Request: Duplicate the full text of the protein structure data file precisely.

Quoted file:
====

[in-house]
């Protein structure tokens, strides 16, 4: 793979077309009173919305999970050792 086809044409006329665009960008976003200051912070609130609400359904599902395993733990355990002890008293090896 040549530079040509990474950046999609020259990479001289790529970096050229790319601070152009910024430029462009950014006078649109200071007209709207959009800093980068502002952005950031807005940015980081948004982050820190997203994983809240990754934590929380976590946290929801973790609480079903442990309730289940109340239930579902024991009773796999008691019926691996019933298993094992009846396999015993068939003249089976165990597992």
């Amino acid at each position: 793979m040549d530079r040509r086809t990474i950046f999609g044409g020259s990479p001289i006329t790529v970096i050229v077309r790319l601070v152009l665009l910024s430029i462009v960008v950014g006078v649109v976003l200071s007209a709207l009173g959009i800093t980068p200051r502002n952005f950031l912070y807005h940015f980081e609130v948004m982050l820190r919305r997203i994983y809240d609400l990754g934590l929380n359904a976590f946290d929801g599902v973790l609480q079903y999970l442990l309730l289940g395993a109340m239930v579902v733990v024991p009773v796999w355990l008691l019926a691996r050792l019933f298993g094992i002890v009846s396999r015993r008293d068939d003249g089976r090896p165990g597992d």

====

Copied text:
[in-house]
């Protein structure tokens, strides 16, 4: 793979077309009173919305999970050792 086809044409006329665009960008976003200051912070609130609400359904599902395993733990355990002890008293090896 040549530079040509990474950046999609020259990479001289790529970096050229790319601070152009910024430029462009950014006078649109200071007209709207959009800093980068502002952005950031807005940015980081948004982050820190997203994983809240990754934590929380976590946290929801973790609480079903442990309730289940109340239930579902024991009773796999008691019926691996019933298993094992009846396999015993068939003249089976165990597992």
């Amino acid at each position: 793979m040549d530079r040509r086809t990474i950046f999609g044409g020259s990479p001289i006329t790529v970096i050229v077309r790319l601070v152009l665009l910024s430029i462009v960008v950014g006078v649109v976003l200071s007209a709207l009173g959009i800093t980068p200051r502002n952005f950031l912070y807005h940015f980081e609130v948004m982050l820190r919305r997203i994983y809240d609400l990754g934590l929380n359904a976590f946290d929801g599902v973790l609480q079903y999970l442990l309730l289940g395993a109340m239930v579902v733990v024991p009773v796999w355990l008691l019926a691996r050792l019933f298993g094992i002890v009846s396999r015993r008293d068939d003249g089976r090896p165990g597992d």